A Tri-tone Paradox For Your Eyes.
Part 1 - "C" - Middle C? Maybe. . . . . .
Apparently Dr. Phil did a show this week about personality types. I know nothing about Dr. Phil and have never seen his show. I'm not so culturally unaware that I don't know who he is or anything. Of course I've heard of him. . . . He was, like, Oprah's pool boy or something, and gave out good advice and became some sort of celebrity psychologist as a result. I'm kidding. I understand he has helped many people and I'm sure his show about personality types was interesting, but I didn't see it. What I DID see, though, was a YouTube video that he used to encourage people to watch, and it was a real teaser, designed to get your attention and make you want to tune in and find out what kind of person you really are.
The video is of a computer generated dancer spinning around and around. The question is, is she spinning clockwise or counter-clockwise. Dr. Phil then advised everyone to tune in at a later date to see what their answer revealed about their personality. I immediately suspected that it revealed absolutely nothing. But then, I am a cynical person. The fact that I put no stock in the "personality test" possibly says everything you need to know about my personality. Or does it?
I rather enjoy optical illusions. (And auditory ones, too, but that's for Part II, forthcoming.) Just for the fun of it though, not for some fundamental truth that they might reveal about my very soul or world view. There are some great ones; the Necker Cube, old or young woman, MC Escher's stuff like the ascending/descending staircase. I did a science project about them once and found, quite simply, that some people see one thing and others see something else. It seemed the differences among people's reactions could have as much to do with who they were just talking to, what time of day it was, or what they just ate as any deeply ingrained essence of their being. Of course, I was some scrawny little high schooler making these observations, not some Ph.D. with a big grant budget and access to complicated statistical computer programs and several nerdishly sexy research assistants.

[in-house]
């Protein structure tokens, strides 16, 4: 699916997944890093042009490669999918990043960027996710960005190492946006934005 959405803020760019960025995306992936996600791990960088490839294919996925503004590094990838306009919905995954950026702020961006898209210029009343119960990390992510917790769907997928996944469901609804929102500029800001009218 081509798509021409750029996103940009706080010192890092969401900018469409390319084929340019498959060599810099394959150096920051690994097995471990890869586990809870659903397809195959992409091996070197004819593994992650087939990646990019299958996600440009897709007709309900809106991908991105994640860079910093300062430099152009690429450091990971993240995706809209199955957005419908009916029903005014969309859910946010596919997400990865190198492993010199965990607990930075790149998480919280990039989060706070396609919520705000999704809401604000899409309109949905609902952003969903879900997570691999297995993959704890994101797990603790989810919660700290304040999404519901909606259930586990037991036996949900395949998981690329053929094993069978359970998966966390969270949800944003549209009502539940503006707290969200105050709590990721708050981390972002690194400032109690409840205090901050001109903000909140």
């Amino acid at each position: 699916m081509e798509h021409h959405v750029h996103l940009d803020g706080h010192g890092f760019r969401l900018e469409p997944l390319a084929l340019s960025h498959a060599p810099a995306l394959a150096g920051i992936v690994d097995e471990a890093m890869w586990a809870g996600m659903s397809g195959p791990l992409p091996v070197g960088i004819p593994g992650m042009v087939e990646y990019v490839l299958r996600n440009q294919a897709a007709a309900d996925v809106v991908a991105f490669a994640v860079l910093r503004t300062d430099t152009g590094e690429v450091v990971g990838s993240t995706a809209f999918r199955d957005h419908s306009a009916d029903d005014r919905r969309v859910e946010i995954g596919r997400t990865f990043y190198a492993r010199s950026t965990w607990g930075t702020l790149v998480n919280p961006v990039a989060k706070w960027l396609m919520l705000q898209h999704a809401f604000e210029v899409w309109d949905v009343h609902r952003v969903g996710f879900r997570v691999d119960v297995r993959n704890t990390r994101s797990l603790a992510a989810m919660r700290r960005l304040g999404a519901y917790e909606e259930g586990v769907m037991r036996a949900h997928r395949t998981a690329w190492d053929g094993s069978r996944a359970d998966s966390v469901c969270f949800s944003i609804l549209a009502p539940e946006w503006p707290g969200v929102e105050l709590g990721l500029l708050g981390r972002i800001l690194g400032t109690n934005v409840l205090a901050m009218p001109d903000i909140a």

Regardless, my opinion hasn't changed much. But on something of a lark, I took the "test" anyway. I sat at my computer a couple of nights ago, clicked on that little dancer image, and off she went like a whirling dervish. I immediately and without any doubt in my mind, saw her turning counter-clockwise. I decided to watch it again, just to be sure. And again, she took off in the same direction. But my 6-year-old son was playing Lego's in the floor next to me and he heard the intro again and looked up. He glanced at the screen and stated, "Clockwise." I looked down at him and said, "Which way is that?" - just to be sure he knew the difference. He took his little index finger and moved it out in front of himself and drew a circle in the air, parallel to the floor, leading out and away to the right. Then he went back to playing Lego's, not caring at all what any of this meant. I looked back at the screen and there she was, plain as day, spinning clockwise.